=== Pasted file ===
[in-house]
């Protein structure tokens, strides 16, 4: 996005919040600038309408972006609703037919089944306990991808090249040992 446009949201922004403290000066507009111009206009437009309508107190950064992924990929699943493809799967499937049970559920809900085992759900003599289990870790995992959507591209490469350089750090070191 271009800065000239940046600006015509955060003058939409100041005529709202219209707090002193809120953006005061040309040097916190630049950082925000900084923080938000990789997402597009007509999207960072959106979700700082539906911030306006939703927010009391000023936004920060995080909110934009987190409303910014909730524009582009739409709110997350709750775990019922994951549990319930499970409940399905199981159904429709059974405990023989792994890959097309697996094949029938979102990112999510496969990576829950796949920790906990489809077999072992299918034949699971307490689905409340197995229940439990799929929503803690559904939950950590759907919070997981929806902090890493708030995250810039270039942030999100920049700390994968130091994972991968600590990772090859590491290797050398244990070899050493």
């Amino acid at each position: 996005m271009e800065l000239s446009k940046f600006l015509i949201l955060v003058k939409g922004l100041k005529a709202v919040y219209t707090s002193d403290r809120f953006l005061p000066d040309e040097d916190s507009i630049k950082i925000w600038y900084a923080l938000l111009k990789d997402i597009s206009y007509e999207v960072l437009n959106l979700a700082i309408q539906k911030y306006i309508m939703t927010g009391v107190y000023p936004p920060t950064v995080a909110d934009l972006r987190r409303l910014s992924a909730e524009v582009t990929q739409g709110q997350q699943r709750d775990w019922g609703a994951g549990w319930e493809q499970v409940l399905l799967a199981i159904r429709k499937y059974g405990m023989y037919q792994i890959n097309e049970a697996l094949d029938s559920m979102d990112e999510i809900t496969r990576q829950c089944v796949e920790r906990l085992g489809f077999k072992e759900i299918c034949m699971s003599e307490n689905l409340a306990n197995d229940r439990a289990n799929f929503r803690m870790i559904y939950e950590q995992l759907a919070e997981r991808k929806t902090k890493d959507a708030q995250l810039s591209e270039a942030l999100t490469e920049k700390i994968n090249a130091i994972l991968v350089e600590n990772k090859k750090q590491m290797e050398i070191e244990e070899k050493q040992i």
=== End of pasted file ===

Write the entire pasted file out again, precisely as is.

[in-house]
């Protein structure tokens, strides 16, 4: 996005919040600038309408972006609703037919089944306990991808090249040992 446009949201922004403290000066507009111009206009437009309508107190950064992924990929699943493809799967499937049970559920809900085992759900003599289990870790995992959507591209490469350089750090070191 271009800065000239940046600006015509955060003058939409100041005529709202219209707090002193809120953006005061040309040097916190630049950082925000900084923080938000990789997402597009007509999207960072959106979700700082539906911030306006939703927010009391000023936004920060995080909110934009987190409303910014909730524009582009739409709110997350709750775990019922994951549990319930499970409940399905199981159904429709059974405990023989792994890959097309697996094949029938979102990112999510496969990576829950796949920790906990489809077999072992299918034949699971307490689905409340197995229940439990799929929503803690559904939950950590759907919070997981929806902090890493708030995250810039270039942030999100920049700390994968130091994972991968600590990772090859590491290797050398244990070899050493």
């Amino acid at each position: 996005m271009e800065l000239s446009k940046f600006l015509i949201l955060v003058k939409g922004l100041k005529a709202v919040y219209t707090s002193d403290r809120f953006l005061p000066d040309e040097d916190s507009i630049k950082i925000w600038y900084a923080l938000l111009k990789d997402i597009s206009y007509e999207v960072l437009n959106l979700a700082i309408q539906k911030y306006i309508m939703t927010g009391v107190y000023p936004p920060t950064v995080a909110d934009l972006r987190r409303l910014s992924a909730e524009v582009t990929q739409g709110q997350q699943r709750d775990w019922g609703a994951g549990w319930e493809q499970v409940l399905l799967a199981i159904r429709k499937y059974g405990m023989y037919q792994i890959n097309e049970a697996l094949d029938s559920m979102d990112e999510i809900t496969r990576q829950c089944v796949e920790r906990l085992g489809f077999k072992e759900i299918c034949m699971s003599e307490n689905l409340a306990n197995d229940r439990a289990n799929f929503r803690m870790i559904y939950e950590q995992l759907a919070e997981r991808k929806t902090k890493d959507a708030q995250l810039s591209e270039a942030l999100t490469e920049k700390i994968n090249a130091i994972l991968v350089e600590n990772k090859k750090q590491m290797e050398i070191e244990e070899k050493q040992i």